After performing primarily modern post-bop material on his previous five releases, in which some Latin rhythms were included but were never the focus, Cuban-born pianist Manuel Valera finally pays tribute to his Afro-Cuban roots on his sixth album as leader with the New Cuban Express. Accompanied by fellow Cuban musicians alto saxophonist Yosvany Terry and percussionist Mauricio Herrera, Valera leads an exciting sextet that brings the voices of New York guitarist Tom Guarna, Grammy award-winning Puerto Rican-born bassist John Benitez and much in-demand drummer Eric Doob, to the fore in blending the Latin flavor with the high-energy texture of jazz fusion creating the new sounds of “Latusion.”
As is the case with any Latin-styled recording, the percussions are important and to this extent Doob and Herrera make sure the rhythms section contributes its share of percussive power. Guitarist Guarna and saxophonist Terry certainly provide tight, and as the press clippings state “chops-busting unison lines…” throughout, but it is Valera who shines with his skills on the piano and talents bas a composer/arranger. Don’t be fooled by the nature of the disc for this is not a typical Latin jazz project as Valera alternates between the piano, Fender Rhodes and the keyboards in which he adds a touch of the mini-moog and the synthesizer—all lending to the modern jazz/ fusion color of the music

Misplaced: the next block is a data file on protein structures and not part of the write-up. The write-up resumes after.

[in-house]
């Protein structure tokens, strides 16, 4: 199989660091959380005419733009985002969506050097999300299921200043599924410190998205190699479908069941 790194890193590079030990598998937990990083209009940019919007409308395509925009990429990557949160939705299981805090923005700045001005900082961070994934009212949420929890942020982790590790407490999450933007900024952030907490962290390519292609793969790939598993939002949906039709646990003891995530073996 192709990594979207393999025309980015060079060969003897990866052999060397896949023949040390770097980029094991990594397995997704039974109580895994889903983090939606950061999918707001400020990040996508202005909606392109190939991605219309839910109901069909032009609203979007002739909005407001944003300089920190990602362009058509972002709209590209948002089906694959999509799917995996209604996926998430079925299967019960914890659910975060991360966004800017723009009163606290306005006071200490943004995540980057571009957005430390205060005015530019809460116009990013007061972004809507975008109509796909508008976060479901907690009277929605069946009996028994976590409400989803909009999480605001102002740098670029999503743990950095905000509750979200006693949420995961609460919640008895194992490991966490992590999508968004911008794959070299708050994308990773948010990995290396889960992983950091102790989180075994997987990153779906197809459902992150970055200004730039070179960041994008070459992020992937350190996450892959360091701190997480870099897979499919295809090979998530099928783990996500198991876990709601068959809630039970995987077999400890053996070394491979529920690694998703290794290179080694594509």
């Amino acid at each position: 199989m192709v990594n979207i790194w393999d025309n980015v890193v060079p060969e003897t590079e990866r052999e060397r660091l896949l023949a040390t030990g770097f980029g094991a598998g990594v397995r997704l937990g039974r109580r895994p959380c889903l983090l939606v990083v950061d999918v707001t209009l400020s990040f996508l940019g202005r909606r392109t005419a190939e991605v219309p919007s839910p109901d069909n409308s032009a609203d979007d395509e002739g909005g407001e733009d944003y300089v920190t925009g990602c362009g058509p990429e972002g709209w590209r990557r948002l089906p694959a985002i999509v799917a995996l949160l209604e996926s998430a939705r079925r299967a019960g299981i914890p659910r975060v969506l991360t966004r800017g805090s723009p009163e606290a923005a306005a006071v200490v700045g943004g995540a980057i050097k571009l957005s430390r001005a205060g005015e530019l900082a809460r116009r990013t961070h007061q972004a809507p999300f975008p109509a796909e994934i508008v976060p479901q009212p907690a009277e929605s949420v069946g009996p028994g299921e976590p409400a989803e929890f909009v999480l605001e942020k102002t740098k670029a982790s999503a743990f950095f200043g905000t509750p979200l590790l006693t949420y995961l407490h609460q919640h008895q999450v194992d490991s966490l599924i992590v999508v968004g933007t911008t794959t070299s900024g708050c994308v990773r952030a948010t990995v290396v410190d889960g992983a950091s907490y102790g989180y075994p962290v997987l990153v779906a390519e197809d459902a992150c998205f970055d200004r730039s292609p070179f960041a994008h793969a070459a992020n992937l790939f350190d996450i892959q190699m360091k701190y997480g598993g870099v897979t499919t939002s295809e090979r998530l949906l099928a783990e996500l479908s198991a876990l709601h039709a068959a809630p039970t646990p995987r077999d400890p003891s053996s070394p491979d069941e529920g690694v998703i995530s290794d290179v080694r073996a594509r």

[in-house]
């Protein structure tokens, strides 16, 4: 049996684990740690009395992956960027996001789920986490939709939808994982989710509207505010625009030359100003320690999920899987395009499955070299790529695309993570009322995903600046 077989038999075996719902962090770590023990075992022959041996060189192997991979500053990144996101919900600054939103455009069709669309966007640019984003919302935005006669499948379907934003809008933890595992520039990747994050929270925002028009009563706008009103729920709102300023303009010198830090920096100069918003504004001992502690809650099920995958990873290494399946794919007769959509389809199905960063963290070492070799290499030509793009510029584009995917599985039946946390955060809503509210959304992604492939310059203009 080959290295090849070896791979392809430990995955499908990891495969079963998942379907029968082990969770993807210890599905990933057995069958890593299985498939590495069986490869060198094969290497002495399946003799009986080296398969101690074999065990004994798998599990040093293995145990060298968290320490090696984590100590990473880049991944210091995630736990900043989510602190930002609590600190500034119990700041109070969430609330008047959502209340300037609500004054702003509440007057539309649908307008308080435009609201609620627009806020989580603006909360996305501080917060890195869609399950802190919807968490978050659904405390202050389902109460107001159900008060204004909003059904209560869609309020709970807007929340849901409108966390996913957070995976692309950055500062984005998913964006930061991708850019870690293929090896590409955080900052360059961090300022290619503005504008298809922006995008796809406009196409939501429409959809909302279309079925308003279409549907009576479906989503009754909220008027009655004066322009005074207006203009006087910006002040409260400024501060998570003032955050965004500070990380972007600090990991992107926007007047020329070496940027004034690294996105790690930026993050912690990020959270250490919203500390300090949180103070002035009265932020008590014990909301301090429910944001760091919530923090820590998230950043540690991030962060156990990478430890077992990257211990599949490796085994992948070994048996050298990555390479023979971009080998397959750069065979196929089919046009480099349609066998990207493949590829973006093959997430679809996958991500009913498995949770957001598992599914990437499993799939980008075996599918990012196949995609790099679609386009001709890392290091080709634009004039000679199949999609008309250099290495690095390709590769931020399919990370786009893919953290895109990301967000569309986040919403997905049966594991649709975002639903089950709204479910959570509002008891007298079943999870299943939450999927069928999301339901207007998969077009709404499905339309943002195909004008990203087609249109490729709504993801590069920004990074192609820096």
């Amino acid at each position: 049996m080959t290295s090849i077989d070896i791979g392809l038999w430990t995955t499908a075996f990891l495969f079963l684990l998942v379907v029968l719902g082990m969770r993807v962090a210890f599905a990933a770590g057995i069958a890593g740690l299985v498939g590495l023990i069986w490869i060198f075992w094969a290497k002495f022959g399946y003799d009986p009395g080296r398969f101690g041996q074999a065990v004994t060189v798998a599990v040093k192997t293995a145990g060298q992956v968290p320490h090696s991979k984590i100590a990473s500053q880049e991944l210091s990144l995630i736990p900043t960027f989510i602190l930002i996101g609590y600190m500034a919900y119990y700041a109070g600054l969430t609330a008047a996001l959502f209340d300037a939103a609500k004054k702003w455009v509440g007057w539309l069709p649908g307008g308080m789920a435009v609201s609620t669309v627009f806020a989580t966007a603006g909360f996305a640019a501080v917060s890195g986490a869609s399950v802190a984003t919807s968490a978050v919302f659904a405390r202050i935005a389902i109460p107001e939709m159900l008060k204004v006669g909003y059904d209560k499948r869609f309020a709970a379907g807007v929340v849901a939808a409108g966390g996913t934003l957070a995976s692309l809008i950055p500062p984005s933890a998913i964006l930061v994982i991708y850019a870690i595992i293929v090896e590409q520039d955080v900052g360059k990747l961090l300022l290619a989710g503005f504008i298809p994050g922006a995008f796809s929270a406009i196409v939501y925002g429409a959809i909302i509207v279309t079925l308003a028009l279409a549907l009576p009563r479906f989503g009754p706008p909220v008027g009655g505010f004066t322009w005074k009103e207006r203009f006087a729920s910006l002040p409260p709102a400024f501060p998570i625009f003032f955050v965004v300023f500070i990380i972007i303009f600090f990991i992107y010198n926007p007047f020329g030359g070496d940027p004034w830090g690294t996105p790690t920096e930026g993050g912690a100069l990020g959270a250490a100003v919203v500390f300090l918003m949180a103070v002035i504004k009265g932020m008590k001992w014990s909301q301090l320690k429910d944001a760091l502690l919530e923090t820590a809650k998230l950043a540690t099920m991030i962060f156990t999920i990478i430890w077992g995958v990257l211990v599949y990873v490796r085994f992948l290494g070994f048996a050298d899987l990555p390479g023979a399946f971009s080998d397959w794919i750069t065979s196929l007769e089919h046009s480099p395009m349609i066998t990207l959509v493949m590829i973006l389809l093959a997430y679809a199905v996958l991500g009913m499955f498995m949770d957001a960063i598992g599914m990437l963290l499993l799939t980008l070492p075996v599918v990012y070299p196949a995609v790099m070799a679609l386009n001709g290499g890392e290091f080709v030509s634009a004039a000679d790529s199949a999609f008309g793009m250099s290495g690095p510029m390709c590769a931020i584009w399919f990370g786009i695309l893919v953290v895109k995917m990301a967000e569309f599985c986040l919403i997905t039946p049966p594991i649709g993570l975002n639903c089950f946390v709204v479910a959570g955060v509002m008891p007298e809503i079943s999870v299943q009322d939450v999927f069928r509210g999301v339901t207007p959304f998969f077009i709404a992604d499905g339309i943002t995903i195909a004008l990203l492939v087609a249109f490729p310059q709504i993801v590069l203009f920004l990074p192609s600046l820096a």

While the song listing indicates thirteen original pieces, three of the tracks are essentially set up introductions leaving ten gyrating propulsive tunes to enjoy beginning with the hot title track followed by the fusion-tinged “Upwards,” and “Choices” before settling down to the soft Latin-tinged sounds of the beautiful “Me Faltabas Tu’” featuring saxophonist Terry on exquisite solos. With “Regard” possessing more of a modern jazz texture, “Poly” is clearly the best of the many highlight on the disc. The Afro-Cuban rhythms come through brightly on such pieces as “Gismonteando,” Cinco Contras Tres” and the delightful “Danzon.”
The interesting sounds of the pianist’s latest outing ends on the same assertive note as it began closing with the percussive reverberations of the spicy “Makuta.” Eschewing the normal rhythmic overtones of typical Latin music, pianist Manuel Valera carves out a new approach in paying homage to his Cuban heritage. Valera is part of a new generation of musicians who decides to take a leap forward in exploring the boundaries of jazz and changing them. With New Cuban Express, Valera stakes his claim for the establishment of a new sound in fusing rhythms of Latin with elements of modern/fusion jazz in what is previously referred to here as perhaps, the “Latusion” sound.
Year: 2012 Label: Mavo Records Artist Web: www.manuelvalera.com